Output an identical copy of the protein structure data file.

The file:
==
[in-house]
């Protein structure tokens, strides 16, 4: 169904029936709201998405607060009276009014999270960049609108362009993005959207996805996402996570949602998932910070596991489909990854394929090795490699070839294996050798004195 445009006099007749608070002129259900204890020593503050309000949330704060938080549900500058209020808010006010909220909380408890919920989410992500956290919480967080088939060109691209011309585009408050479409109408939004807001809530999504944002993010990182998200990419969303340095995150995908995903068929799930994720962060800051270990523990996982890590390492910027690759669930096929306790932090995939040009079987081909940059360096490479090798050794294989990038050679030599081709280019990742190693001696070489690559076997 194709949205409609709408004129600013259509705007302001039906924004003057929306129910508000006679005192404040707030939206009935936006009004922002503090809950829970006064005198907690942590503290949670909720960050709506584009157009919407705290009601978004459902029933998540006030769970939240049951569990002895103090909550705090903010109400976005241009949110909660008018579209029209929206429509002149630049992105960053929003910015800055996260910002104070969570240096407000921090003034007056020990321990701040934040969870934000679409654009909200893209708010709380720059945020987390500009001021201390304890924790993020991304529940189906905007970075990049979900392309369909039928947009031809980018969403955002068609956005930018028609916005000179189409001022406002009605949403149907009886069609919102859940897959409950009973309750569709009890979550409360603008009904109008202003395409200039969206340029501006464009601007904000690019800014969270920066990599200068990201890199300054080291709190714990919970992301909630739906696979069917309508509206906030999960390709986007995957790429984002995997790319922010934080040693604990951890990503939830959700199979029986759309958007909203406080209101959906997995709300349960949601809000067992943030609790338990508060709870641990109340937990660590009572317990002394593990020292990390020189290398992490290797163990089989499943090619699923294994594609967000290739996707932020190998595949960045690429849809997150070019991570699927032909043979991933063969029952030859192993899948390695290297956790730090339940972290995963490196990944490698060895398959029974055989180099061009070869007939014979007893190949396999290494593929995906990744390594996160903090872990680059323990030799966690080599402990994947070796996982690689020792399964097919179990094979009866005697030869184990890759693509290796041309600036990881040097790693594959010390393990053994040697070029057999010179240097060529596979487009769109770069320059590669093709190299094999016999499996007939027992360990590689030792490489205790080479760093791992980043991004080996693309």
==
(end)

[in-house]
């Protein structure tokens, strides 16, 4: 169904029936709201998405607060009276009014999270960049609108362009993005959207996805996402996570949602998932910070596991489909990854394929090795490699070839294996050798004195 445009006099007749608070002129259900204890020593503050309000949330704060938080549900500058209020808010006010909220909380408890919920989410992500956290919480967080088939060109691209011309585009408050479409109408939004807001809530999504944002993010990182998200990419969303340095995150995908995903068929799930994720962060800051270990523990996982890590390492910027690759669930096929306790932090995939040009079987081909940059360096490479090798050794294989990038050679030599081709280019990742190693001696070489690559076997 194709949205409609709408004129600013259509705007302001039906924004003057929306129910508000006679005192404040707030939206009935936006009004922002503090809950829970006064005198907690942590503290949670909720960050709506584009157009919407705290009601978004459902029933998540006030769970939240049951569990002895103090909550705090903010109400976005241009949110909660008018579209029209929206429509002149630049992105960053929003910015800055996260910002104070969570240096407000921090003034007056020990321990701040934040969870934000679409654009909200893209708010709380720059945020987390500009001021201390304890924790993020991304529940189906905007970075990049979900392309369909039928947009031809980018969403955002068609956005930018028609916005000179189409001022406002009605949403149907009886069609919102859940897959409950009973309750569709009890979550409360603008009904109008202003395409200039969206340029501006464009601007904000690019800014969270920066990599200068990201890199300054080291709190714990919970992301909630739906696979069917309508509206906030999960390709986007995957790429984002995997790319922010934080040693604990951890990503939830959700199979029986759309958007909203406080209101959906997995709300349960949601809000067992943030609790338990508060709870641990109340937990660590009572317990002394593990020292990390020189290398992490290797163990089989499943090619699923294994594609967000290739996707932020190998595949960045690429849809997150070019991570699927032909043979991933063969029952030859192993899948390695290297956790730090339940972290995963490196990944490698060895398959029974055989180099061009070869007939014979007893190949396999290494593929995906990744390594996160903090872990680059323990030799966690080599402990994947070796996982690689020792399964097919179990094979009866005697030869184990890759693509290796041309600036990881040097790693594959010390393990053994040697070029057999010179240097060529596979487009769109770069320059590669093709190299094999016999499996007939027992360990590689030792490489205790080479760093791992980043991004080996693309």